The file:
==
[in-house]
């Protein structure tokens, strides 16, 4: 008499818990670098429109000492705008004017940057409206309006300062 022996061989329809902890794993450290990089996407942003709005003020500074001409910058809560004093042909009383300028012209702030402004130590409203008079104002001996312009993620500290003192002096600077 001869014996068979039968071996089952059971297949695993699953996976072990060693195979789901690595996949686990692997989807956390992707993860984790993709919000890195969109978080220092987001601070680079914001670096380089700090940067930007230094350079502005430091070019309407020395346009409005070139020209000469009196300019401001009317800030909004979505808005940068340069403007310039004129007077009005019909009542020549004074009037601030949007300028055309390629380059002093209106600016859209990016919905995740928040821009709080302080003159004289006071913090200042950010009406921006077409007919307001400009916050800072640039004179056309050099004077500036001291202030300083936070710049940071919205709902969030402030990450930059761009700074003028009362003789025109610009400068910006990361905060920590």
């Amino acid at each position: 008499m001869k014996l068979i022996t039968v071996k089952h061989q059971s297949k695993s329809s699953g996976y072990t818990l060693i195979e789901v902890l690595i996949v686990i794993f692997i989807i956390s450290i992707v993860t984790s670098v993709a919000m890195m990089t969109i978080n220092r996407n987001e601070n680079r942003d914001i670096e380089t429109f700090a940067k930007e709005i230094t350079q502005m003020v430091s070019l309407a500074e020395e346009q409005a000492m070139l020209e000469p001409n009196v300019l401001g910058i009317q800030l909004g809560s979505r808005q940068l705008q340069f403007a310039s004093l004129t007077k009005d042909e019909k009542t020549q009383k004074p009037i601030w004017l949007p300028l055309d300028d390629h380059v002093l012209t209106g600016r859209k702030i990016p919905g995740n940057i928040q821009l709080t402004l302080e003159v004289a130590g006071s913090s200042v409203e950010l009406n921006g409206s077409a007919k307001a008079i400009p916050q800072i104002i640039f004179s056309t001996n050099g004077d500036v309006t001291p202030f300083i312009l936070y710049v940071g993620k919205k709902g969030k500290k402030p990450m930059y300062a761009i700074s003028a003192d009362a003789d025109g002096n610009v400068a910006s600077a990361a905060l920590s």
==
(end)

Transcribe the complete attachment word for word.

[in-house]
């Protein structure tokens, strides 16, 4: 008499818990670098429109000492705008004017940057409206309006300062 022996061989329809902890794993450290990089996407942003709005003020500074001409910058809560004093042909009383300028012209702030402004130590409203008079104002001996312009993620500290003192002096600077 001869014996068979039968071996089952059971297949695993699953996976072990060693195979789901690595996949686990692997989807956390992707993860984790993709919000890195969109978080220092987001601070680079914001670096380089700090940067930007230094350079502005430091070019309407020395346009409005070139020209000469009196300019401001009317800030909004979505808005940068340069403007310039004129007077009005019909009542020549004074009037601030949007300028055309390629380059002093209106600016859209990016919905995740928040821009709080302080003159004289006071913090200042950010009406921006077409007919307001400009916050800072640039004179056309050099004077500036001291202030300083936070710049940071919205709902969030402030990450930059761009700074003028009362003789025109610009400068910006990361905060920590």
């Amino acid at each position: 008499m001869k014996l068979i022996t039968v071996k089952h061989q059971s297949k695993s329809s699953g996976y072990t818990l060693i195979e789901v902890l690595i996949v686990i794993f692997i989807i956390s450290i992707v993860t984790s670098v993709a919000m890195m990089t969109i978080n220092r996407n987001e601070n680079r942003d914001i670096e380089t429109f700090a940067k930007e709005i230094t350079q502005m003020v430091s070019l309407a500074e020395e346009q409005a000492m070139l020209e000469p001409n009196v300019l401001g910058i009317q800030l909004g809560s979505r808005q940068l705008q340069f403007a310039s004093l004129t007077k009005d042909e019909k009542t020549q009383k004074p009037i601030w004017l949007p300028l055309d300028d390629h380059v002093l012209t209106g600016r859209k702030i990016p919905g995740n940057i928040q821009l709080t402004l302080e003159v004289a130590g006071s913090s200042v409203e950010l009406n921006g409206s077409a007919k307001a008079i400009p916050q800072i104002i640039f004179s056309t001996n050099g004077d500036v309006t001291p202030f300083i312009l936070y710049v940071g993620k919205k709902g969030k500290k402030p990450m930059y300062a761009i700074s003028a003192d009362a003789d025109g002096n610009v400068a910006s600077a990361a905060l920590s």